What about cancer of digestive system? In an epidemiological study in patients attending King Faisal Specialist Hospital for cancer management, oesophageal cancer is number 3; liver carcinoma, number 4; stomach, number 10 among the most common ten cancers [7] . Also Bedikian, in the survey of alimentary malignancy at King Faisal Specialist Hospital [8] , found that liver, oesophageal and stomach carcinoma are the most common cancers. Among the upper GI malig­nancy, the primary upper gastrointestinal lym­phoma seems to represent one of the common problems [9] .

IBD started to be reported increasingly since the eighties. A study which was conducted in our hospital evaluating 32 cases of ulcerative colitis, reported an average frequency of 12 cases per year [10] . The nature of the disease is not much differ­ent from that of western patients. Crohn's disease seems to be rare among Saudi patients and one should exclude intestinal tuberculosis before labelling a patient to have Crohn's disease.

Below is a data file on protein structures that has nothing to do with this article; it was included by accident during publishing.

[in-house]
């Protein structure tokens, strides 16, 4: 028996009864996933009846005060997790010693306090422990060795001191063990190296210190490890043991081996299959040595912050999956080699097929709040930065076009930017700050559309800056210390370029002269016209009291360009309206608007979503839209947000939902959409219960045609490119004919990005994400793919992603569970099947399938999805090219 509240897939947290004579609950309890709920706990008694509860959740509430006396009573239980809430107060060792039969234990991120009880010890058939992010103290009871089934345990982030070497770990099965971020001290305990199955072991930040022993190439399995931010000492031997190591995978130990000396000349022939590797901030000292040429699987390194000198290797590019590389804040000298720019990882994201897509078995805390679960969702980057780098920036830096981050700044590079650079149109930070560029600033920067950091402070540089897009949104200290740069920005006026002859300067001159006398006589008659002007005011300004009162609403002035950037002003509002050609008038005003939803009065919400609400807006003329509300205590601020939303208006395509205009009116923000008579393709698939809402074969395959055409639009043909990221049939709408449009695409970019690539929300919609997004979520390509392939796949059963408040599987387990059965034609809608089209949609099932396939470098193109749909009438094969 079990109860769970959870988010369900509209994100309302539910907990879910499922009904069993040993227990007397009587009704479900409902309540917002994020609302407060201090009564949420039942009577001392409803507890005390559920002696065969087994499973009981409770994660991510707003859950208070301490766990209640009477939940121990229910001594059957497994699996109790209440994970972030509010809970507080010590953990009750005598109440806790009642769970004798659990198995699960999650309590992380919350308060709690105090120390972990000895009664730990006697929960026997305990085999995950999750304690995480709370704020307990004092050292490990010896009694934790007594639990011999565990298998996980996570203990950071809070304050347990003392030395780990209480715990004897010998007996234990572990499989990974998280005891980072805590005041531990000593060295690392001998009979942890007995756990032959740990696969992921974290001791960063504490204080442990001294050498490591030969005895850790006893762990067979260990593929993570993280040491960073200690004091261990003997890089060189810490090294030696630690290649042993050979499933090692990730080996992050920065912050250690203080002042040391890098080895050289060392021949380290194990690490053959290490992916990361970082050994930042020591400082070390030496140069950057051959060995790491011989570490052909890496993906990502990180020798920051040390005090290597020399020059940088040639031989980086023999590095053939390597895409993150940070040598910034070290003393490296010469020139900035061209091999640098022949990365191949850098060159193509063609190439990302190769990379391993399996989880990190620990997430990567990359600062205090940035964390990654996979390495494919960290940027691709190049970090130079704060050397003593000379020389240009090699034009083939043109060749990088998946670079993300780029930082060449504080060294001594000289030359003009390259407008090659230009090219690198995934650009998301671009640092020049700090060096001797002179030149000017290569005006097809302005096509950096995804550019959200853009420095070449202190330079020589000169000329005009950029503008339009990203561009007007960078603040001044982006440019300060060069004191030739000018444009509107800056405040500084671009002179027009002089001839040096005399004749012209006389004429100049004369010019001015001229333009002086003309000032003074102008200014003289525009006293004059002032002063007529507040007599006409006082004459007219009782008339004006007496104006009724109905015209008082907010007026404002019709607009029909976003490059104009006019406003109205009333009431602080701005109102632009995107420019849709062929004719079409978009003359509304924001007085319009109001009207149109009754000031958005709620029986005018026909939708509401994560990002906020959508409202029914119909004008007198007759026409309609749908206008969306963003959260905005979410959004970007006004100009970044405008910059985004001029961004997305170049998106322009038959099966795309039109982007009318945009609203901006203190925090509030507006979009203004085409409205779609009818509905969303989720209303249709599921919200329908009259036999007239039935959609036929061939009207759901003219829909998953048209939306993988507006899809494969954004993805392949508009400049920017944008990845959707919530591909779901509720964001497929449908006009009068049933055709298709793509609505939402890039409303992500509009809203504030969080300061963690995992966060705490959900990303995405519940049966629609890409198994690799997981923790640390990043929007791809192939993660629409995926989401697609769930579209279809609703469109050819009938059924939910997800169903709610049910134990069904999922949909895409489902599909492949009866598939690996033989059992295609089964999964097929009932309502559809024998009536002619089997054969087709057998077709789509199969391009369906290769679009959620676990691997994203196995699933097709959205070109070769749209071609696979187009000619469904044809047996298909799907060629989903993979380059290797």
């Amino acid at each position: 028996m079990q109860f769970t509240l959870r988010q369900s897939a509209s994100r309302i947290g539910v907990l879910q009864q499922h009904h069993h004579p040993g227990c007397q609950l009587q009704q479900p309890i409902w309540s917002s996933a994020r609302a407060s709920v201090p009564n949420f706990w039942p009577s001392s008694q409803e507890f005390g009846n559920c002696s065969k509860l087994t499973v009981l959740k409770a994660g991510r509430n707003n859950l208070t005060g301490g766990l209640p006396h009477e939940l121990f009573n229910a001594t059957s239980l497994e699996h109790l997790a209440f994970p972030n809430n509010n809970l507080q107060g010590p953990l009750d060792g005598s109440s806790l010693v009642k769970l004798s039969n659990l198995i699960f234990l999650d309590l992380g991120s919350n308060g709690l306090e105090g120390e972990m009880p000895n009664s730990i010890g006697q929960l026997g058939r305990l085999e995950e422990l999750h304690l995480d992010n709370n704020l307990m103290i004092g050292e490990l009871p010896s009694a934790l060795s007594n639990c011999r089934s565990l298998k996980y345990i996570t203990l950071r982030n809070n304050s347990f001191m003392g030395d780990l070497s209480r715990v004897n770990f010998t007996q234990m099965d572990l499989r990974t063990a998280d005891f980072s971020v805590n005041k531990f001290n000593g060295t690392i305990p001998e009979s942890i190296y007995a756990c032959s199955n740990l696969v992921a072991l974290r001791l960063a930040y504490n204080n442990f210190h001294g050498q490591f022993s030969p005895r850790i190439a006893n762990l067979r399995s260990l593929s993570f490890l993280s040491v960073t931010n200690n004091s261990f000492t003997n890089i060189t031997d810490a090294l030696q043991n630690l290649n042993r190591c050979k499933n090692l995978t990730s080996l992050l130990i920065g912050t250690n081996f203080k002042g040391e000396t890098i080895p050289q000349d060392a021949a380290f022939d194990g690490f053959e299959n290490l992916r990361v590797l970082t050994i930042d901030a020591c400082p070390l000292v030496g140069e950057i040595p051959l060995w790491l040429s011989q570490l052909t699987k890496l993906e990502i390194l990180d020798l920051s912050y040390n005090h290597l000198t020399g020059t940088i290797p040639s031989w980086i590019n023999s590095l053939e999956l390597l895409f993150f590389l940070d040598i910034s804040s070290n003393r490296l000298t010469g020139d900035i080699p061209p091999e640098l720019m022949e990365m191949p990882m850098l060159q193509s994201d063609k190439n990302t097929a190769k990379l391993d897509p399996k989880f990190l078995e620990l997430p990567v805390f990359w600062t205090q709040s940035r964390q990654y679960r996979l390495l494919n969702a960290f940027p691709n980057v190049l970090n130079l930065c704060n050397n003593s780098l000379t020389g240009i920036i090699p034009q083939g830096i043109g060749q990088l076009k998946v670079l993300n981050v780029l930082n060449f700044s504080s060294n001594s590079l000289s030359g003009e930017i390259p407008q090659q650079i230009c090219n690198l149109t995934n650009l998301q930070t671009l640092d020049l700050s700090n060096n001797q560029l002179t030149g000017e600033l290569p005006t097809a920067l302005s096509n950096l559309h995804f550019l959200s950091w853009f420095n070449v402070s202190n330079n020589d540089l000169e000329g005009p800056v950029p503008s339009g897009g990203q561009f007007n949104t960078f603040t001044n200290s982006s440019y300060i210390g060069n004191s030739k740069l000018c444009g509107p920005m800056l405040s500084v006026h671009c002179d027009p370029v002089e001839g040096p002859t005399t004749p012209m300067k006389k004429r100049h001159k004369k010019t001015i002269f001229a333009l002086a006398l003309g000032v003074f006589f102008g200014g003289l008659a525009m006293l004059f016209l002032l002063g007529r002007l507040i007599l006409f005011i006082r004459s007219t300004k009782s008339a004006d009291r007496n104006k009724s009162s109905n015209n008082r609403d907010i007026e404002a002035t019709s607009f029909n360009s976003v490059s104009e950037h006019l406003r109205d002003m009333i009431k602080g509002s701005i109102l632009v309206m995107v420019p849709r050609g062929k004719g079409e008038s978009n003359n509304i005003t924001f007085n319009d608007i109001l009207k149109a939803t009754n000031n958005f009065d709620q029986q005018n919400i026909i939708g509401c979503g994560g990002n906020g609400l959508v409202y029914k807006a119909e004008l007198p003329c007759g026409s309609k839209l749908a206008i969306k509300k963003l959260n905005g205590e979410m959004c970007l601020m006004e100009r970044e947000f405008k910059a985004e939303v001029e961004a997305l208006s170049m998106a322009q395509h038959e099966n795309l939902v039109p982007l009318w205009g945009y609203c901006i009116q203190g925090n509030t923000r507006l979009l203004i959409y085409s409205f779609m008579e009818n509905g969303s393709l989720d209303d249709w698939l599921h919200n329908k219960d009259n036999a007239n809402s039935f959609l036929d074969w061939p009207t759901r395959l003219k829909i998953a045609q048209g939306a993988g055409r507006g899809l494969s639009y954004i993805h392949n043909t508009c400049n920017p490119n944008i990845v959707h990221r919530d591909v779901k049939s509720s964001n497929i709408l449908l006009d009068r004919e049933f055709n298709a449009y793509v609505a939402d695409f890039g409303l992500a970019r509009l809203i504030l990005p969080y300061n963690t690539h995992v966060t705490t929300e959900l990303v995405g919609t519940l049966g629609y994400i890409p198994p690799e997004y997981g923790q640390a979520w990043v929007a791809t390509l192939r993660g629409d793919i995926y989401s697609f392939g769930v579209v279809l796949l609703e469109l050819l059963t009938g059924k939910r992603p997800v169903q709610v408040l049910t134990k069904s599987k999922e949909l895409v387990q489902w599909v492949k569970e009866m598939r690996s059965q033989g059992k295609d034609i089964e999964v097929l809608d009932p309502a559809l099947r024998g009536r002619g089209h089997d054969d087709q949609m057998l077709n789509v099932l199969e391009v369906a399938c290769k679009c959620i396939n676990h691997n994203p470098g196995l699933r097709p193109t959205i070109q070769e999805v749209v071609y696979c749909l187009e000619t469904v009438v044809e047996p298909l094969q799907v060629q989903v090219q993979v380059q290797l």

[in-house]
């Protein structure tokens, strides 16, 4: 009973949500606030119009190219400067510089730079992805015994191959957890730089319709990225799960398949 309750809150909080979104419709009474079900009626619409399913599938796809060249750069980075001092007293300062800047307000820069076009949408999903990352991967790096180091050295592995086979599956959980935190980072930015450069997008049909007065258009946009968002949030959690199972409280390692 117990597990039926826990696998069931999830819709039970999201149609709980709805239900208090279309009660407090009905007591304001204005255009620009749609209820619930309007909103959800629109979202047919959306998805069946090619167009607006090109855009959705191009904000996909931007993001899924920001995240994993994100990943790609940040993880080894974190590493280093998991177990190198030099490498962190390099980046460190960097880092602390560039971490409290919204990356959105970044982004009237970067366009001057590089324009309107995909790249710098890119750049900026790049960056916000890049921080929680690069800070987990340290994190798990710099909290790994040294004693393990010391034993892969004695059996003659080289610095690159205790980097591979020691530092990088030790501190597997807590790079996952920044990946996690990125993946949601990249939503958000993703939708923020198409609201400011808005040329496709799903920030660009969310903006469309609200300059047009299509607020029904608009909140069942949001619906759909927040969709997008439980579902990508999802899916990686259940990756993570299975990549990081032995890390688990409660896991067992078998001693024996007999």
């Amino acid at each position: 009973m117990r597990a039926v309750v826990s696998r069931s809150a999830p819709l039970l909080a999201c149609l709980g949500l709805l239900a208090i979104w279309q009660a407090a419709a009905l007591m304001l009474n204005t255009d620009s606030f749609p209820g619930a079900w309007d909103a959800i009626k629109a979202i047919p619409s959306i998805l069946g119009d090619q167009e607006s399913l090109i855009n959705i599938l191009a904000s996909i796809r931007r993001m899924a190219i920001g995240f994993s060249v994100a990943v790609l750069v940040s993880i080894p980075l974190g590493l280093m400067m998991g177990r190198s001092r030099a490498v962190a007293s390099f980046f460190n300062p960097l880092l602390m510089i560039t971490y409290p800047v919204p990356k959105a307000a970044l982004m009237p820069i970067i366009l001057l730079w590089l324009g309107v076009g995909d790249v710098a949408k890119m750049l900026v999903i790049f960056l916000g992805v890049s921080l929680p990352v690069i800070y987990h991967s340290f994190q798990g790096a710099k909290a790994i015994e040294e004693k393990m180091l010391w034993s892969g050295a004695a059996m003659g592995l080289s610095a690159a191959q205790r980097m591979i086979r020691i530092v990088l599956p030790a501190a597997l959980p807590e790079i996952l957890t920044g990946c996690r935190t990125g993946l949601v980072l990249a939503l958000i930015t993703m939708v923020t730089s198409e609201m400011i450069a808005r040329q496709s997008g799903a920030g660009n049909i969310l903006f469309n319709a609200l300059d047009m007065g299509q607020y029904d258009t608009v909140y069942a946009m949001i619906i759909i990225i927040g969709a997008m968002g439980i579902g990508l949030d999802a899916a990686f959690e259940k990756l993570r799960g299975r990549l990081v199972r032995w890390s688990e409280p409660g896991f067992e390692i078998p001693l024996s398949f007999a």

Looking to the future, the SGA will have to address the quality of gastroenterology practice in Saudi Arabia especially in periphery areas and private sector to ensure acceptable standards of patient care programmes. Also the SGA has to act as a counselling body for hospitals, institutions and individual gastroenterologists who are estab­lishing their gastroenterology units. Furthermore, the SGA is planning to develop a programme of Fellowship in Gastroenterology. To achieve all these objectives and goals, we need the full sup­port and enthusiasm of all the members of SGA. Also we will be very thankful for the advice and contribution of the international advisory board of this journal.